Canongate £12.99. Call Independent Books Direct on 08700 798 897 or visit the Independent Bookshop. Price: £11.69 inc free UK p&p
The Twisted Heart, By Rebecca Gowers Canongate £12.99
A Charles Dickens scholar sees life's seamier side
Sunday 10 May 2009
As the international money markets stage a compulsorily interactive, 21st-century version of Little Dorrit, we can be in no doubt that Dickensian times are upon us. Accordingly, up bob two novels focussing on Boz's biography. In March, Gaynor Arnold's fictionalised treatment of Dickens's wife, Girl in a Blue Dress, made it on to the Orange Prize longlist. And now, Rebecca Gowers has published a tale which probes the links between the young novelist and the savage murder of a London prostitute, known as the Countess.
But there's nothing remotely Dickensian in style or plot about The Twisted Heart, which is billed by its publisher as "a literary murder mystery and a tale of modern love". Gowers's heroine is a young, Oxford academic called Kit. She's no Dickens caricature – neither angelic virgin nor bitter harridan. The fogs through which she gropes are in her mind. For Kit has difficulty sleeping, socialising and eating regular meals, preferring to spend her time researching Victorian attitudes to violence in the Old Bodleian Library.
Kit seems to care about little else. She works hard for her one student, tolerates her flatmate and listens politely enough to her tutor's marital difficulties. But she spends much of the narrative in a wryly over-analytical headspace which may initially tax the reader's patience. Here she is, justifying her decision to leave a dance class early: "She had had the powerful sense that if she didn't get out while the going was good, it would cease to be good; that the going barely was good, in fact – was pretty weird, you might say – but that the thing was still at a stage where it would be possible to think about it afterwards as having been good, maybe, viewed in retrospect; the stamping, for example, humourous." Phew.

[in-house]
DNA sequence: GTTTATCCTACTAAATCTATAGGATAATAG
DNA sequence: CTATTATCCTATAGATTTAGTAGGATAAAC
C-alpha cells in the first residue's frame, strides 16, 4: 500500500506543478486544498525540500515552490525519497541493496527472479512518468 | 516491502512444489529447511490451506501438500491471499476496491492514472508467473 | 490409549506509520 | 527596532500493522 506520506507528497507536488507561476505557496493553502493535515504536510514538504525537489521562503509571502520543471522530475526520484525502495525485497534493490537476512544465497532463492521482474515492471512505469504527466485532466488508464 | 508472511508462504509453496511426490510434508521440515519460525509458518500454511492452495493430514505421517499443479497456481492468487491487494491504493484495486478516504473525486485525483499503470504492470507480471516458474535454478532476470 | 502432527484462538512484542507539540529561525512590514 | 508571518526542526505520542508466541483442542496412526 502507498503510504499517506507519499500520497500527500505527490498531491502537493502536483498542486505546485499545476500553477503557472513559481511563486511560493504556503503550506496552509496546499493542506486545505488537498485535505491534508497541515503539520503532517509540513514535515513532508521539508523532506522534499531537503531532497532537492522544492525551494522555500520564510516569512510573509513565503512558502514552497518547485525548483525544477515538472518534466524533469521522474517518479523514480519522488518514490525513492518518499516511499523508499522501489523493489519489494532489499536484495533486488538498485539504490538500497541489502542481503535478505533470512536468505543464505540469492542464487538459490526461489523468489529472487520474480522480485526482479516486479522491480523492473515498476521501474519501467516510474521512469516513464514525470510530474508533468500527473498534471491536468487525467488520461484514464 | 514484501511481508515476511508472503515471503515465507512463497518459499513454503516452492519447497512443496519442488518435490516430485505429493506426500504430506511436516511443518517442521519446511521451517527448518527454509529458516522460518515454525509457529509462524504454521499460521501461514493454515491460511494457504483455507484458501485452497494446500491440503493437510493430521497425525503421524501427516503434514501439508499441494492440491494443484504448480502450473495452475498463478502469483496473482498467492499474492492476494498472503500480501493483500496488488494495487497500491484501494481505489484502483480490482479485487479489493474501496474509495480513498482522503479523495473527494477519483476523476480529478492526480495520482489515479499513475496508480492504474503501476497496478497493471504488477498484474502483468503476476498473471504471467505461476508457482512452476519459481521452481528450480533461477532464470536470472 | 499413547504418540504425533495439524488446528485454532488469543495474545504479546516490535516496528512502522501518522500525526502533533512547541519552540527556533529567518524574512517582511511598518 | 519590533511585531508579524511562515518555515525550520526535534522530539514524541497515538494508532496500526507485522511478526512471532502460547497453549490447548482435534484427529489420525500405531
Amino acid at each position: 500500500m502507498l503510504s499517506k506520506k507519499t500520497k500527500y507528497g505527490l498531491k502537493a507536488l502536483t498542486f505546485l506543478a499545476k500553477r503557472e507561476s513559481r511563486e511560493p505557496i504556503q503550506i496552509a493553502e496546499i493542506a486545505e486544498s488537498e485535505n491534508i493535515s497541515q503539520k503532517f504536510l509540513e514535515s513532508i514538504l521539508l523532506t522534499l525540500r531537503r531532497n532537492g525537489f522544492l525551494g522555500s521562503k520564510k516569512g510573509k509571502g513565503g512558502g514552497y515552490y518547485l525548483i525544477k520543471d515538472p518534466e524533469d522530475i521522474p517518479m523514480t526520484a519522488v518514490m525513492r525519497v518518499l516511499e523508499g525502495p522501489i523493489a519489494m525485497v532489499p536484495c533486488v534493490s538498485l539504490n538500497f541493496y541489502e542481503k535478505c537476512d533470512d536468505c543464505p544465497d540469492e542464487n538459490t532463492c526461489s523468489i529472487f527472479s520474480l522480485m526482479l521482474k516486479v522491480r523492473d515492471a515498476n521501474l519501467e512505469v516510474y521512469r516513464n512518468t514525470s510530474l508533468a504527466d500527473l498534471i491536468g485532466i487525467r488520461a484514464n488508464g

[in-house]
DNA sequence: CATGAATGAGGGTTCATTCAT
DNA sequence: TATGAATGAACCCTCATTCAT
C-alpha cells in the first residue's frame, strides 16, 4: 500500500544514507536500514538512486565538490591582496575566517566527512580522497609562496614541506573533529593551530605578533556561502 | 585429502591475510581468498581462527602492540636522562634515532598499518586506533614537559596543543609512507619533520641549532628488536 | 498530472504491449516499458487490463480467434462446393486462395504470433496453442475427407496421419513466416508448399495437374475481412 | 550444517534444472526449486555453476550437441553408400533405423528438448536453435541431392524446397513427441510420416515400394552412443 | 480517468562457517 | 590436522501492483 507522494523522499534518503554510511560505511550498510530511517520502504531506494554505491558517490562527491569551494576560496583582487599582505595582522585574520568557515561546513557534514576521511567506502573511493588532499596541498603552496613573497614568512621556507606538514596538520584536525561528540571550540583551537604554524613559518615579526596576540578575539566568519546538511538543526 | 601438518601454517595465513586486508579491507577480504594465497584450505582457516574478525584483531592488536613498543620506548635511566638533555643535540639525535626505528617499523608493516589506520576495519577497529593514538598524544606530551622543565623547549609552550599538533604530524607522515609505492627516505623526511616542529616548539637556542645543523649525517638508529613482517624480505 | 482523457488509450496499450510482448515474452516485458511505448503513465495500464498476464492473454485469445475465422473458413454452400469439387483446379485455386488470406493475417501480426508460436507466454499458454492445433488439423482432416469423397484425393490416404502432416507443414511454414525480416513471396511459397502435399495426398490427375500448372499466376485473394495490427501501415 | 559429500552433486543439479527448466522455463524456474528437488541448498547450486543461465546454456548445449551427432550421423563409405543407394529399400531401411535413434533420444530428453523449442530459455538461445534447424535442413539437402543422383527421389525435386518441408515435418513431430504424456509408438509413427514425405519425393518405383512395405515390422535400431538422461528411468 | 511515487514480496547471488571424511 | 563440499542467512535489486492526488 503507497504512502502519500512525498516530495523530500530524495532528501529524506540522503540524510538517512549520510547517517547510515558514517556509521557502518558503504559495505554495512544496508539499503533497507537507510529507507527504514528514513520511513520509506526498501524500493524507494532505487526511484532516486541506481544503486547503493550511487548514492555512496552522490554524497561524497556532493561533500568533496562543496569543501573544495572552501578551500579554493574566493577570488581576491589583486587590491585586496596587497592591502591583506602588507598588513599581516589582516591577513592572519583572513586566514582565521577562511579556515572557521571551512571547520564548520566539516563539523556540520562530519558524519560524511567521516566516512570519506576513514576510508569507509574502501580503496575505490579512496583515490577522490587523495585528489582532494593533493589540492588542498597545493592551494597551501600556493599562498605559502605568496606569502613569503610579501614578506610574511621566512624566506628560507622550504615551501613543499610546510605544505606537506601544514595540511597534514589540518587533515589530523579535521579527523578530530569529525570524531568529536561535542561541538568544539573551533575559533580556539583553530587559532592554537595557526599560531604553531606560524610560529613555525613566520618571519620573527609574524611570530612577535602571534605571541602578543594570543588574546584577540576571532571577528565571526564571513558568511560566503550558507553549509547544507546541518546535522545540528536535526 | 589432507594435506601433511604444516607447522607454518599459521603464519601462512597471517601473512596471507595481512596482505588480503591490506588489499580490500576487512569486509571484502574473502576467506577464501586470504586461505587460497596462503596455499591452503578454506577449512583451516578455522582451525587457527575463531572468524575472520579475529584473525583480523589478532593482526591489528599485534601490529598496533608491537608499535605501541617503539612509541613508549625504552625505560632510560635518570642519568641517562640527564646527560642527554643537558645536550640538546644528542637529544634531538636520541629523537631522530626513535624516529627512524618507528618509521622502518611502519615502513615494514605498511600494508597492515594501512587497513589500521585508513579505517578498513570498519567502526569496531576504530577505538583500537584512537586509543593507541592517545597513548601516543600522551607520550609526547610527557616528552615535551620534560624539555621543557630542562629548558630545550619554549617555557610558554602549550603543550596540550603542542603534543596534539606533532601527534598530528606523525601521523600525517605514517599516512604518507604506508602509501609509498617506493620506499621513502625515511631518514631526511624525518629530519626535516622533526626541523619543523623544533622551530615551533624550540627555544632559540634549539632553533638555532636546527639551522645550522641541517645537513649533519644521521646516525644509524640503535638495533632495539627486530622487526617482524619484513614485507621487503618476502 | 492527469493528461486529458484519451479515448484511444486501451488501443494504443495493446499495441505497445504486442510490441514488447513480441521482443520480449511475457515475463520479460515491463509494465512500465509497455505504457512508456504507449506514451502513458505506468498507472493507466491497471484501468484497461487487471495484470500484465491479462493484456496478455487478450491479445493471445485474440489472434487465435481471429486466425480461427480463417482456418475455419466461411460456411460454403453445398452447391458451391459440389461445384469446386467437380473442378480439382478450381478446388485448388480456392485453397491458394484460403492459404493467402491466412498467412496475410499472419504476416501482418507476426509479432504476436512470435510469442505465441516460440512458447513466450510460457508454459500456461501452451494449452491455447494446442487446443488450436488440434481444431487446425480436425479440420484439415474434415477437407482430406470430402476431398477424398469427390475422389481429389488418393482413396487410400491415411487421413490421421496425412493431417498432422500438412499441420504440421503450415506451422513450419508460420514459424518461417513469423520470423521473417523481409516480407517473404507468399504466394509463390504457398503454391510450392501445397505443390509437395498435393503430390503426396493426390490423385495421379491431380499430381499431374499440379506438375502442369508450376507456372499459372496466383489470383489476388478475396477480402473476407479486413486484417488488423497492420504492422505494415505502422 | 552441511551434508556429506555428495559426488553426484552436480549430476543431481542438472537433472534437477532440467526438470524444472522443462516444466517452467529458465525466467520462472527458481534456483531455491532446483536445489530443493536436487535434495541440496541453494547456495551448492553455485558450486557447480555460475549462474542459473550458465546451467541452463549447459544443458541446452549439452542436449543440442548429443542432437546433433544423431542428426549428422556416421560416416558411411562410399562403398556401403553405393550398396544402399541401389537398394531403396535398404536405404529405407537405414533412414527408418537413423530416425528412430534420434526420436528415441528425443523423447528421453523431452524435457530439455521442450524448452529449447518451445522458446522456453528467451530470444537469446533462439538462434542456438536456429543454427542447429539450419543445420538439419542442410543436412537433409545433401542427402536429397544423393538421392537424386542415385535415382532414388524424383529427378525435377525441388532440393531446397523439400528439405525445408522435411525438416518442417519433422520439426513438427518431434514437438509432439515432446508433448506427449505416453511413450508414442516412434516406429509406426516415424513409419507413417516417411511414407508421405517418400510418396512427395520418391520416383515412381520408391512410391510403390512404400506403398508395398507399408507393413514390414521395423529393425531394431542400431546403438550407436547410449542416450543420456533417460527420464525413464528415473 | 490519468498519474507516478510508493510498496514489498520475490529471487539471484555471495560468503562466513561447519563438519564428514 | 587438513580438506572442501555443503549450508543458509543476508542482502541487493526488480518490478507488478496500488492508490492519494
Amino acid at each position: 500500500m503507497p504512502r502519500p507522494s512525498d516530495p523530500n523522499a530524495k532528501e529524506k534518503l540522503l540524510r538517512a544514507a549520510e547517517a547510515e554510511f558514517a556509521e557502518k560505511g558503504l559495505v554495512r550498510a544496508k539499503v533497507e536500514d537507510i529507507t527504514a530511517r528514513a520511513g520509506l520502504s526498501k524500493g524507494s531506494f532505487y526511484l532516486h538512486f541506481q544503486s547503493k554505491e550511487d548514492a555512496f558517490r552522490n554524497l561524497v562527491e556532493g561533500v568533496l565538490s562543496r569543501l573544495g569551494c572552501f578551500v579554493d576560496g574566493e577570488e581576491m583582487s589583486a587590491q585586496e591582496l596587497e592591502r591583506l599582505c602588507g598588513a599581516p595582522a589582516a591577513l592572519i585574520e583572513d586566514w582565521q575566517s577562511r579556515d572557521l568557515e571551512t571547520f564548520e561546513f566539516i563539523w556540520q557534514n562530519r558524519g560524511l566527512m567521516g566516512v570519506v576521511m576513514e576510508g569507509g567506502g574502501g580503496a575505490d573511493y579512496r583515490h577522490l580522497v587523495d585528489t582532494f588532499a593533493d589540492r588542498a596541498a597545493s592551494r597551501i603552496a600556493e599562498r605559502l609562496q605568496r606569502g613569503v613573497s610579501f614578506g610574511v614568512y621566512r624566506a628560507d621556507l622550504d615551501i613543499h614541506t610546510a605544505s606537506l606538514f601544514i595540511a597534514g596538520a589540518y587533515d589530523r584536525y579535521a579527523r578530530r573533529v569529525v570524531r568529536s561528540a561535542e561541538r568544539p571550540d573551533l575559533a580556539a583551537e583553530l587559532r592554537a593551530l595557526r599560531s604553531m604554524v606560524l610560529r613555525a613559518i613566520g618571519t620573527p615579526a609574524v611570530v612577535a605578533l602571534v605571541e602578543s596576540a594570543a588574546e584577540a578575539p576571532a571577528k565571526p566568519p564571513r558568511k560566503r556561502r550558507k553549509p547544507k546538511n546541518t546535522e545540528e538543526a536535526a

Luckily she meets a curious chap at that dance class who gradually rattles her from her self-absorbed, book-bound existence. Their relationship is singularly convincing and genuinely moving. Both of them are prickly, over-sensitive characters, whose minds meet like mating hedgehogs. Her mystery man's connection with the rougher side of Oxford forces Kit to confront the tedious squalor of violence for real, while she unravels the connection between Dickens's fiction and the facts of the murdered prostitute. Blood swashes between ancient pages and modern pavements, while 21st-century love is laid tenderly but unflinchingly bare in this ultimately strange and lingering novel.
Grace Dent on TV The Secret Life of the Pub is sexist, ageist and a breath of fresh air
Art Megumi Igarashi criticises Japan's 'backwards' attitude to women's sexual expression
Ray Davies' Sunny Afternoon scoops the most awardsTheatre
Grace DentChannel 4 show proves there's no app for happiness
Arts & Ents blogs
- 1 Alan Rickman admits editing 'terrible' script with friends in Pizza Hut behind backs of writers on Robin Hood: Prince of Thieves
- 2 Rarest Beanie Baby of them all could be sold for £62,500 on eBay
- 3 Professional big game hunter Ian Gibson crushed to death by elephant during hunt
- 4 Farmer told to tear down mock-Tudor castle after hiding construction behind hay bales
- 5 Rebecca Francis accuses Ricky Gervais of using 'influence' to target female hunters after receiving barrage of death threats
Better Call Saul creator Peter Gould on the creative concerns of a prequel, season 2 and the mind-numbing realities of the small courts
Britain's Got Talent 2015: RSPCA investigating Marc Metral's miming dog after cruelty complaints
Doctor Who film will definitely happen, leaked Sony emails reveal
Fifty Shades of Grey movie shows first sex scene 'after 40 minutes'
The Batman v Superman: Dawn of Justice trailer has leaked – watch
The only black face in the Ukip manifesto is on the page about overseas aid
If I’m being racially abused I don’t need a stranger with a saviour complex to rescue me
Ukip is the only main political party to not address LGBT rights in its manifesto
Food banks: One million Britons will soon be using them, according to Trussell Trust
BBC election debate: The one photo that summed up the whole 90-minute leaders debate
Religion isn't growing, it is becoming vigorous in its demise, says philosopher AC Grayling